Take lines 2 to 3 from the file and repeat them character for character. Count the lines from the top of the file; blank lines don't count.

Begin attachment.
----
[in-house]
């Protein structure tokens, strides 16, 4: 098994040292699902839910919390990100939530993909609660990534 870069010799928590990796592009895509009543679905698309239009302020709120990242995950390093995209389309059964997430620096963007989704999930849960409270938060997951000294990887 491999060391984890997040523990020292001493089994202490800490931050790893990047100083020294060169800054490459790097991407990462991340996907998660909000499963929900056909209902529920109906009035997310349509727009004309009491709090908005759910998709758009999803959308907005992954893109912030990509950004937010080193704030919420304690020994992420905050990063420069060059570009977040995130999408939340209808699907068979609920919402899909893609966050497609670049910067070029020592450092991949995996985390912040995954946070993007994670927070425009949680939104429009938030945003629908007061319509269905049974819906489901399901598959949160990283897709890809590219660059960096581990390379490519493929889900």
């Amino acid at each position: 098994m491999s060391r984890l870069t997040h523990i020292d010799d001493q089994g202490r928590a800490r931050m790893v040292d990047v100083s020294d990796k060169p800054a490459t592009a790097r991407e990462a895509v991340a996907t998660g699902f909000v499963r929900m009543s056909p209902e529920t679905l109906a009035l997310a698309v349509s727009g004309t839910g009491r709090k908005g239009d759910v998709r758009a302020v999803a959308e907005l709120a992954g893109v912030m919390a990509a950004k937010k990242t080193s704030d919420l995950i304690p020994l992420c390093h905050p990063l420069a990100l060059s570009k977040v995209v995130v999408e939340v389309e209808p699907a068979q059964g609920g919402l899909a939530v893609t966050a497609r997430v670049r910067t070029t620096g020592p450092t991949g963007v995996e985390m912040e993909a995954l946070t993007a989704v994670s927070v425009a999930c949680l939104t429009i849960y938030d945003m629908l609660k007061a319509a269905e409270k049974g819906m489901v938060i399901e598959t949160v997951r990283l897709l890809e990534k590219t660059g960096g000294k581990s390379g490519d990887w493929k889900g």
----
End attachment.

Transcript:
């Protein structure tokens, strides 16, 4: 098994040292699902839910919390990100939530993909609660990534 870069010799928590990796592009895509009543679905698309239009302020709120990242995950390093995209389309059964997430620096963007989704999930849960409270938060997951000294990887 491999060391984890997040523990020292001493089994202490800490931050790893990047100083020294060169800054490459790097991407990462991340996907998660909000499963929900056909209902529920109906009035997310349509727009004309009491709090908005759910998709758009999803959308907005992954893109912030990509950004937010080193704030919420304690020994992420905050990063420069060059570009977040995130999408939340209808699907068979609920919402899909893609966050497609670049910067070029020592450092991949995996985390912040995954946070993007994670927070425009949680939104429009938030945003629908007061319509269905049974819906489901399901598959949160990283897709890809590219660059960096581990390379490519493929889900």
């Amino acid at each position: 098994m491999s060391r984890l870069t997040h523990i020292d010799d001493q089994g202490r928590a800490r931050m790893v040292d990047v100083s020294d990796k060169p800054a490459t592009a790097r991407e990462a895509v991340a996907t998660g699902f909000v499963r929900m009543s056909p209902e529920t679905l109906a009035l997310a698309v349509s727009g004309t839910g009491r709090k908005g239009d759910v998709r758009a302020v999803a959308e907005l709120a992954g893109v912030m919390a990509a950004k937010k990242t080193s704030d919420l995950i304690p020994l992420c390093h905050p990063l420069a990100l060059s570009k977040v995209v995130v999408e939340v389309e209808p699907a068979q059964g609920g919402l899909a939530v893609t966050a497609r997430v670049r910067t070029t620096g020592p450092t991949g963007v995996e985390m912040e993909a995954l946070t993007a989704v994670s927070v425009a999930c949680l939104t429009i849960y938030d945003m629908l609660k007061a319509a269905e409270k049974g819906m489901v938060i399901e598959t949160v997951r990283l897709l890809e990534k590219t660059g960096g000294k581990s390379g490519d990887w493929k889900g």